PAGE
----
Wednesday, May 23, 2018

India Gets New Nuclear Submarine Missiles, Joining Only Russia, China, U.S. and France

Tom O’Connor, Newsweek
17 May 2018

India has equipped its latest nuclear-powered submarine with a new nuclear-capable missile that can hit targets up to 435 miles away, a capability enjoyed by only four other countries on Earth.
Defense Minister Nirmala Sitharaman announced the military's feat during the annual Defence Research Development Organisation award ceremony Monday in New Delhi, where she recognized scientists A. Joseph and M. Ugender Reddy for their role in developing the K-15 Sagarika, also known as B-05. Sitharaman revealed that the advanced missile was officially put into service with the INS Arihant nuclear submarine.
"It is an indigenous missile with several innovative designs and a unique mechanism. Numerous critical technologies were proved in the successful trials, which paved the way for developing other long-range strategic missiles and has the potential to be launched from submarine, ship, and land," the award citation read, according to India's Zee News.
Only four other countries in the world have submarine-launched-nuclear missiles with such a range: the U.S., Russia, China and France, which—unlike India—does not have an air, land and sea nuclear triad. India is also one of only nine nations believed to possess nuclear weapons, with an arsenal estimated to be smaller than that of Russia, the U.S., France, China, the U.K. and Pakistan, but larger than that of Israel and North Korea. Like Pakistan, Israel and North Korea, India is not a member of the Treaty on the Non-Proliferation of Nuclear Weapons.
The K-15 Sagarika was first tested off the waters of the Indian city of Visakhapatnam in January 2013 and the Arihant entered service in 2016. The submarine is the lead ship of an entire fleet of nuclear-powered submarines being developed for the Indian navy.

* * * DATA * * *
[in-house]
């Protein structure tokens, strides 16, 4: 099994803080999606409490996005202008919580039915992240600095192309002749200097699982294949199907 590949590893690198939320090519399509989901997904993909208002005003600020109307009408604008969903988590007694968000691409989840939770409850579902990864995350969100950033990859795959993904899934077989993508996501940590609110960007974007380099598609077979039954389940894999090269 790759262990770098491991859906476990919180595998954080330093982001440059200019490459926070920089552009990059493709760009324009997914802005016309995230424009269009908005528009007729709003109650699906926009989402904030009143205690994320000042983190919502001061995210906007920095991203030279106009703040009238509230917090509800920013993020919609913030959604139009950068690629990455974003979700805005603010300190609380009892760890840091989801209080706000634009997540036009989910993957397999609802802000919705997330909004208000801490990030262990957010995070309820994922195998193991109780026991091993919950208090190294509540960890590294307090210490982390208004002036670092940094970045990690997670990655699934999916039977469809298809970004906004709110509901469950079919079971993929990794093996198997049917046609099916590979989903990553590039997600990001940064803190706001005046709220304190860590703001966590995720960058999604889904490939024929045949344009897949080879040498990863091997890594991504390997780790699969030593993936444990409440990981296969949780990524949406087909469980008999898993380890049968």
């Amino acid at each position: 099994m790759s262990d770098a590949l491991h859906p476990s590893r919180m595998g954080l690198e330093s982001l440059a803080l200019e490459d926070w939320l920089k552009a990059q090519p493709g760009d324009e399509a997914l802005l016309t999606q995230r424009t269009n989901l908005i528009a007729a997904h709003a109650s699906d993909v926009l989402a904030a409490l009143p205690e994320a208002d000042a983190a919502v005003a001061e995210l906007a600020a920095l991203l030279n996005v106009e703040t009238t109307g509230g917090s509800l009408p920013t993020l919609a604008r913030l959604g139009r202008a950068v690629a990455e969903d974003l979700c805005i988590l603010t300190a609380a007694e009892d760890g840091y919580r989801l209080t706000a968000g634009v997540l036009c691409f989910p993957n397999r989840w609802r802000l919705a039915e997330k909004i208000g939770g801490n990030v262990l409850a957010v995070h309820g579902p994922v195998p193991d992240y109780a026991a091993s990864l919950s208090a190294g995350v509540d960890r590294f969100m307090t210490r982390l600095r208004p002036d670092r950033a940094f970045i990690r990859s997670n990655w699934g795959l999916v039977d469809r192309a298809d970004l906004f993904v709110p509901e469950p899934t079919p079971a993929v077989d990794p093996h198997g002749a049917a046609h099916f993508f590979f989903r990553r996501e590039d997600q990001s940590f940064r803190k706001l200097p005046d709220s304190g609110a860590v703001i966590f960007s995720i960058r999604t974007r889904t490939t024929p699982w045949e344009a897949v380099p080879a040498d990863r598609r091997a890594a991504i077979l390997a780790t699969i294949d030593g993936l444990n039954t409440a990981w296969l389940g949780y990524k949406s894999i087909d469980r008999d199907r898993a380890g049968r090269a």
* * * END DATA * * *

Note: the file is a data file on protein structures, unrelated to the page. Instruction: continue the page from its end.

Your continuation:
A comprehensive Asia Power Index released last week by the Lowy Institute ranked India as fourth in a list of 25 regional actors, falling behind only the U.S, China and Japan. The accompanying report described India as "a giant of the future" due to its massive resources and quickly growing economy. India ranked fourth in defense spending with $48.4 billion and secured first place for the size, readiness and organization of its armed forces.
India's military buildup is largely inspired by nuclear-armed neighbors Pakistan and China, who themselves have pursued closer ties in recent years. In 2007, India became the fourth country—after the U.S., Russia and Israel—to develop a ballistic missile defense system and, that same year, announced plans to pursue a nuclear missile shield that has been likened to former President Ronald Reagan's Cold War-era "Star Wars" plan. In December, India tested its multi-layered, anti-missile system.

No comments: